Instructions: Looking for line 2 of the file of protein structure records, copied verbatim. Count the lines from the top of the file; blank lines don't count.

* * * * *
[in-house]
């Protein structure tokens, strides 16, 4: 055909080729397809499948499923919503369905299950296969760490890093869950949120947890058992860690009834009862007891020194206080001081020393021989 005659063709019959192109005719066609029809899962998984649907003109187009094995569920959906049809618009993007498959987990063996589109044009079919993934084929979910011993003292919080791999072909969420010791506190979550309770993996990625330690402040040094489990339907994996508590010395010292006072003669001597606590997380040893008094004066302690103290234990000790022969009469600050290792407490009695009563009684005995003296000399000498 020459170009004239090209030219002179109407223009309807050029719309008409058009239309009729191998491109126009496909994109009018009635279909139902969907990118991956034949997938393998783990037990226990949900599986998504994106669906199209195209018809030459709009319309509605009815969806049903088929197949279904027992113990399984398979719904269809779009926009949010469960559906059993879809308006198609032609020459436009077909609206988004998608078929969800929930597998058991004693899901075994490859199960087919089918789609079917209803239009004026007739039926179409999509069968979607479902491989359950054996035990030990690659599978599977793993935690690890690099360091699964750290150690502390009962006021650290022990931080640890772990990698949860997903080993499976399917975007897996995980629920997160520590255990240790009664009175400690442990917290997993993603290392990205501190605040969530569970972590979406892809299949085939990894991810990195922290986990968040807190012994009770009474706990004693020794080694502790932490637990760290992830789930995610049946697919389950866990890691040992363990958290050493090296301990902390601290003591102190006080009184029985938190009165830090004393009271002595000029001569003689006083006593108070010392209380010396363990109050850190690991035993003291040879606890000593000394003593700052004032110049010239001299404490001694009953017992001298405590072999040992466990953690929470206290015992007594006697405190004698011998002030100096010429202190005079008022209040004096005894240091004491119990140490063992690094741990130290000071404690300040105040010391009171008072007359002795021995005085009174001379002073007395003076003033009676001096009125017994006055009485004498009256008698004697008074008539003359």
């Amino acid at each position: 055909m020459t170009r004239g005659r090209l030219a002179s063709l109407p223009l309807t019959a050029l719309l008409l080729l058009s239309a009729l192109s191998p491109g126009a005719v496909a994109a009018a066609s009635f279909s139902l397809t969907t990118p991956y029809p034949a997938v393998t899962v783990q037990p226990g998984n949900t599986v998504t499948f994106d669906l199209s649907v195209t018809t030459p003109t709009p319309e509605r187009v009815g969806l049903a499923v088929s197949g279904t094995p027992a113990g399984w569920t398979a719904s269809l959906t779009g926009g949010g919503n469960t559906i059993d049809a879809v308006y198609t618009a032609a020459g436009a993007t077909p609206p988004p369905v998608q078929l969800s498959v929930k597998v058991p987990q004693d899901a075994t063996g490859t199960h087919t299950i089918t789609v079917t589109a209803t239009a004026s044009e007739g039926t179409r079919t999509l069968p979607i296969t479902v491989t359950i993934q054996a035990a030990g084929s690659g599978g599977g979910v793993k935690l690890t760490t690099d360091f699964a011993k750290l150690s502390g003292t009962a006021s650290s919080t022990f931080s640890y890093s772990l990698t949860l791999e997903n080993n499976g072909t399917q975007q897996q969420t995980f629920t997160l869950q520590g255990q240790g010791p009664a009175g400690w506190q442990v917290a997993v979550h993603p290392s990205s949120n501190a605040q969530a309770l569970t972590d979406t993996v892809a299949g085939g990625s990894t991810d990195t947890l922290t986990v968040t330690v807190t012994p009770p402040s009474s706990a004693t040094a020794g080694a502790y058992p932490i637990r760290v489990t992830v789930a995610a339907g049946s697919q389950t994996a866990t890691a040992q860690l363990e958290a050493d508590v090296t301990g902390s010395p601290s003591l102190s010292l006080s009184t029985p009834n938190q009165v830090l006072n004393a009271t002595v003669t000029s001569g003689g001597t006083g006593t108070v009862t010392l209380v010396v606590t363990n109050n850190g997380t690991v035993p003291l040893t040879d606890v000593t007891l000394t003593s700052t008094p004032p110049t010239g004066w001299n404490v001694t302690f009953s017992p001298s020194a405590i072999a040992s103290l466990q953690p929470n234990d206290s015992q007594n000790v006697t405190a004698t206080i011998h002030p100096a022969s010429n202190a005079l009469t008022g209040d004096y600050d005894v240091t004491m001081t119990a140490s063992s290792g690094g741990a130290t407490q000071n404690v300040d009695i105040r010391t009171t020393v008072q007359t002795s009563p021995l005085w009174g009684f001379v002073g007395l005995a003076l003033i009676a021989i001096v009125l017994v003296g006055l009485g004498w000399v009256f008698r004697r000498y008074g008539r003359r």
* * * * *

């Protein structure tokens, strides 16, 4: 055909080729397809499948499923919503369905299950296969760490890093869950949120947890058992860690009834009862007891020194206080001081020393021989 005659063709019959192109005719066609029809899962998984649907003109187009094995569920959906049809618009993007498959987990063996589109044009079919993934084929979910011993003292919080791999072909969420010791506190979550309770993996990625330690402040040094489990339907994996508590010395010292006072003669001597606590997380040893008094004066302690103290234990000790022969009469600050290792407490009695009563009684005995003296000399000498 020459170009004239090209030219002179109407223009309807050029719309008409058009239309009729191998491109126009496909994109009018009635279909139902969907990118991956034949997938393998783990037990226990949900599986998504994106669906199209195209018809030459709009319309509605009815969806049903088929197949279904027992113990399984398979719904269809779009926009949010469960559906059993879809308006198609032609020459436009077909609206988004998608078929969800929930597998058991004693899901075994490859199960087919089918789609079917209803239009004026007739039926179409999509069968979607479902491989359950054996035990030990690659599978599977793993935690690890690099360091699964750290150690502390009962006021650290022990931080640890772990990698949860997903080993499976399917975007897996995980629920997160520590255990240790009664009175400690442990917290997993993603290392990205501190605040969530569970972590979406892809299949085939990894991810990195922290986990968040807190012994009770009474706990004693020794080694502790932490637990760290992830789930995610049946697919389950866990890691040992363990958290050493090296301990902390601290003591102190006080009184029985938190009165830090004393009271002595000029001569003689006083006593108070010392209380010396363990109050850190690991035993003291040879606890000593000394003593700052004032110049010239001299404490001694009953017992001298405590072999040992466990953690929470206290015992007594006697405190004698011998002030100096010429202190005079008022209040004096005894240091004491119990140490063992690094741990130290000071404690300040105040010391009171008072007359002795021995005085009174001379002073007395003076003033009676001096009125017994006055009485004498009256008698004697008074008539003359």